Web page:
Lack of plan for maritime industry a serious problem

Maritime Union of New Zealand General Secretary Joe Fleetwood says recent statements from Minister of Transport Stephen Joyce and retiring Pacifica Shipping Chief Executive Rod Grout on New Zealand ports and shipping show the need for immediate action in the maritime industry.

Mr Fleetwood says it is incorrect for the National Government to say they want market forces decide the future of the maritime industry, when massive taxpayer investment was directed at roads and rail.

He says that a “hands off” approach to the maritime industry means major market players would dominate the market and make decisions that could harm New Zealand’s transport infrastructure.

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Where does Minister of Transport Steven Joyce stand in regional ports furore?

The Maritime Union is asking where the Government and the Minister of Transport stands on the future of regional ports after Fonterra announced it was withdrawing from some regional ports in favour of transporting goods by long distance rail last month.

Jobs are under threat, casualization is hitting workers hard, and the viability of regional ports is under a cloud after the decision, which has created intense debate in the regions and the transport industry.

Maritime Union General Secretary Trevor Hanson says the union’s national executive met with a Fonterra representative earlier this week.

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Maritime Union highlights negative effects of Fonterra port pull out

The Maritime Union says regional ports have been hit hard because of a decision by Fonterra to rail goods to distant ports.

Maritime Union General Secretary Trevor Hanson says the moves have already led to notices of major redundancies in the port of Timaru, greater casualization of the workforce, and was threatening the viability of some ports.

“This issue cannot be dealt with by ports continuing to compete each other into the ground. It must be addressed by national co-ordination of our transport system, not the wasteful, insecure and chaotic mess we have at the moment.”

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Maritime Union puts forward 2008 election goals

The Maritime Union has announced its priorities for the 2008 election.

Maritime Union General Secretary Trevor Hanson says the Union wants to see the return of a Labour-led Government to continue what he describes as incremental but positive moves to develop the maritime and transport industries.

Mr Hanson says the Maritime Union is strongly endorsing the New Zealand Council of Trade Unions (CTU) election policy document, especially regarding key issues such as wages, employment relations, health and safety, ACC, and transport.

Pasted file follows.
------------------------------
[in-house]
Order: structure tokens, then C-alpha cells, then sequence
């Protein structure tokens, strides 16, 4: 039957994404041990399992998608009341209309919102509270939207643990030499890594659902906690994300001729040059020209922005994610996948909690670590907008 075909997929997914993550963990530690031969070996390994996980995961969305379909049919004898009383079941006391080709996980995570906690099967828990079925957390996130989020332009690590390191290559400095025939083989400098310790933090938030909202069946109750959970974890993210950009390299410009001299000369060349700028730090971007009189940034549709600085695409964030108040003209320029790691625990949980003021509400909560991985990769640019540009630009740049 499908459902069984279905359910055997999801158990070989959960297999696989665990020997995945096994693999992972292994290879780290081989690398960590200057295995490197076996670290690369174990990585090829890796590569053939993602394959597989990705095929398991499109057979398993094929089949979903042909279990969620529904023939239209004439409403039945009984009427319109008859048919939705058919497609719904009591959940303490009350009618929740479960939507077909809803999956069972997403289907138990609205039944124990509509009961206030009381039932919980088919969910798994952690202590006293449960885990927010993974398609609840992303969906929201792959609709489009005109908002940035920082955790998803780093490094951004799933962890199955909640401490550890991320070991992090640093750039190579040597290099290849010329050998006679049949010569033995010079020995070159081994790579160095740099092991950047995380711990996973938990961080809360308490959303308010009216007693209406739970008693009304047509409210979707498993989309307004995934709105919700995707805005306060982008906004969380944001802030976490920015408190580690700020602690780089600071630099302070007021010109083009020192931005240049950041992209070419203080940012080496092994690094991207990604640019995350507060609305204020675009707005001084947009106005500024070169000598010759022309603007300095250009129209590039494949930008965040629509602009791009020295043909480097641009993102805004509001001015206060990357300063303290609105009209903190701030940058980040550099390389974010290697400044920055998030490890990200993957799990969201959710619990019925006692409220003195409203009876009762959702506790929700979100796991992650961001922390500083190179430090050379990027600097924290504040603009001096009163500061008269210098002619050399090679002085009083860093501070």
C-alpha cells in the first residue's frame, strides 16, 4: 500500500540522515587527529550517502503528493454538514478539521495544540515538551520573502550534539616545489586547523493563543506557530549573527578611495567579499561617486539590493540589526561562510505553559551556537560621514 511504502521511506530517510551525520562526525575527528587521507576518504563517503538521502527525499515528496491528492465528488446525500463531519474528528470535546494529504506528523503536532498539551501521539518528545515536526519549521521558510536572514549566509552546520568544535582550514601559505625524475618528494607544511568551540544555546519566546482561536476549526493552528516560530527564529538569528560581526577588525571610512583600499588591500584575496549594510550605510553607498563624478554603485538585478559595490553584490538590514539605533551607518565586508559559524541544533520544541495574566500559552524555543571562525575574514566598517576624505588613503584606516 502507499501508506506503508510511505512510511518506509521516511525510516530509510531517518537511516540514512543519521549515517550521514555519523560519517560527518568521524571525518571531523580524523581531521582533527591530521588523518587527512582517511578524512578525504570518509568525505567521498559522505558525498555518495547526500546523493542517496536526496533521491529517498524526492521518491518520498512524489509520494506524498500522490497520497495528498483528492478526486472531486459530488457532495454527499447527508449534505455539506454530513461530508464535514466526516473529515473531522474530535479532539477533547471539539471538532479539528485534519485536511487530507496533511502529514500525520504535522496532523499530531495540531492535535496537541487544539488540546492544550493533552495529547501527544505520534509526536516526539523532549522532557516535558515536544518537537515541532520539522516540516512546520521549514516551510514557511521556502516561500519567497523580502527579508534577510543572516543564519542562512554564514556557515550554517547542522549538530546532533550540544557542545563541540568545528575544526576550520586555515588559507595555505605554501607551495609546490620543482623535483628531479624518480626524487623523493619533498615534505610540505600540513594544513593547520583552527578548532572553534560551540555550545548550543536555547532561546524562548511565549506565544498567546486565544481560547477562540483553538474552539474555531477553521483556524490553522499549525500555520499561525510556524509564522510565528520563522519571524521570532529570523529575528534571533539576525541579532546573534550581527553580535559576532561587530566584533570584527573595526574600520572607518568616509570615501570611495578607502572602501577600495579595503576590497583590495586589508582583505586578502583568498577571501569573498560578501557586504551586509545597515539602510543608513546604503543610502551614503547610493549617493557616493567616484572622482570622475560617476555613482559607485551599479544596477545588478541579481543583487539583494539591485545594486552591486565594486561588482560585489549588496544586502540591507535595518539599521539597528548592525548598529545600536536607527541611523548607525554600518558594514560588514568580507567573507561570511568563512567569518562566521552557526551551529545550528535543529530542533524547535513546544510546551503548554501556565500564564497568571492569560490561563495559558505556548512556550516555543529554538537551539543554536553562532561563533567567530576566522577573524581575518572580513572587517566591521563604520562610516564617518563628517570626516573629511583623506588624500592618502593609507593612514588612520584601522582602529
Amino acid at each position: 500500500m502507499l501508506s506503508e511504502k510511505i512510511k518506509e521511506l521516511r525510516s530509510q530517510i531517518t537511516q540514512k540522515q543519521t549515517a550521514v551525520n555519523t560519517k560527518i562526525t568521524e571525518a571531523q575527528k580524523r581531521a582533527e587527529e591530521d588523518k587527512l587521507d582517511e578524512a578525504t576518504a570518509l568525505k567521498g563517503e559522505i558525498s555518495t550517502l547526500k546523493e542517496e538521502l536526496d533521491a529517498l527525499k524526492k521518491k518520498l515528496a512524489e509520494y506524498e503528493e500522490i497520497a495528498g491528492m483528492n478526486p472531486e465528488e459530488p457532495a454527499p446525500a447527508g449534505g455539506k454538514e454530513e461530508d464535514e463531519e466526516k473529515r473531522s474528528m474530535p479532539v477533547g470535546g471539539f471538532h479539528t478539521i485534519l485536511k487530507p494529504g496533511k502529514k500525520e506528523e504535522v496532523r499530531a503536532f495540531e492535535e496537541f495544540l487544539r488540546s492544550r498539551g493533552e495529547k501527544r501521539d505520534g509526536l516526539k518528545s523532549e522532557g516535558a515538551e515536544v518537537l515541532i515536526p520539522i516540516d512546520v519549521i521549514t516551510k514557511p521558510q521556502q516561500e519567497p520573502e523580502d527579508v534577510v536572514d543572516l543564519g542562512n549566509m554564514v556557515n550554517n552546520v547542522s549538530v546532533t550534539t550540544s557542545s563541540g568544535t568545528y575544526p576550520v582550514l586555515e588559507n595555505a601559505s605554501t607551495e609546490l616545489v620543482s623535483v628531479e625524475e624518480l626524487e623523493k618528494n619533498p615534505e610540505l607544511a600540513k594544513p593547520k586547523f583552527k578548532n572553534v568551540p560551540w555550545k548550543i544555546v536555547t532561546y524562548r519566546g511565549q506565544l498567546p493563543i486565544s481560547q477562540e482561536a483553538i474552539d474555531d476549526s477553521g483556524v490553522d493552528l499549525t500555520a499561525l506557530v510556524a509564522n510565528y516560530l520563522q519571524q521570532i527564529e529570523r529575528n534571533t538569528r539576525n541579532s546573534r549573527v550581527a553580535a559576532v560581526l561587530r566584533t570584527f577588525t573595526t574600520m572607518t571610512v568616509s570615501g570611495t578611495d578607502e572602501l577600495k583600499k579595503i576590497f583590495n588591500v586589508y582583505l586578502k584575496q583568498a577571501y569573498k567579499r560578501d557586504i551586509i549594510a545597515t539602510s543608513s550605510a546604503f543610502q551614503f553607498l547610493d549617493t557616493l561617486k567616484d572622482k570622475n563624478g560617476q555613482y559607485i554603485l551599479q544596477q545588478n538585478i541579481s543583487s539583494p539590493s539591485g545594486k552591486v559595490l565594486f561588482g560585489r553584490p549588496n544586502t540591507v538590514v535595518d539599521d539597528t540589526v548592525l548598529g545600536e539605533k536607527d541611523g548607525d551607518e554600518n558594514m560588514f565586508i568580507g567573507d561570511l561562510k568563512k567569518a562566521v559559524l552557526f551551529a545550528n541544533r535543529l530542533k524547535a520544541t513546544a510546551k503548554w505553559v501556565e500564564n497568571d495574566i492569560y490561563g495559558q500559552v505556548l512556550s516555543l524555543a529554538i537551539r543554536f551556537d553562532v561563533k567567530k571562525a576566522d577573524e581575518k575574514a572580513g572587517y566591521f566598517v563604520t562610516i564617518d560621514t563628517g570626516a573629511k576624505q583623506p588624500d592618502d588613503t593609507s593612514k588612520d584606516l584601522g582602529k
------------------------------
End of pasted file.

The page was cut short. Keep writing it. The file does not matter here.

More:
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Shipping plan gets thumbs up

The Maritime Union of New Zealand says the release today of the final domestic shipping strategy “Sea Change” is a positive move for New Zealand shipping.

Maritime Union Vice President Garry Parsloe says the Government’s plans for coastal shipping are moving in the right direction.

He says $36 million of funding for developing coastal shipping over the next four years was a major boost.

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Last Kiwi crew on trans-Tasman vessel stage shipboard protest

Members of the Maritime Union are staging a protest today on board a vessel at the Ports of Auckland.

Maritime Union Auckland Seafarers Branch Secretary Garry Parsloe says the crew members started their protest on the trans-Tasman freighter Rotoiti at the Ports of Auckland Bledisloe Terminal at 7am this morning Saturday 4 November 2006.

He says the crew are drawing attention to the fact that when the Rotoiti is withdrawn from service on 26 November, it will be the end of the last New Zealand crewed ship working on the trans-Tasman trade.

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Ferry company safety shortcuts not acceptable

The Maritime Union says attempts to sack the crew of the Cook Strait ferry “Kent” by employers Strait Shipping is driven by attempts by management to bypass new safety regulations.

Maritime Union Wellington Branch Secretary Mike Williams says the threats to sack a crew is because the workers will not compromise on health and safety.

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Maritime Union backs ‘Aratere’ ferry investigation

The Maritime Union says it supports the Maritime Safety Authority (MSA) decision not to allow the interisland ferry ‘Aratere’ to sail until it was satisfied the ferry was safe.

The ‘Aratere’ suffered steering problems yesterday evening in Wellington harbour.

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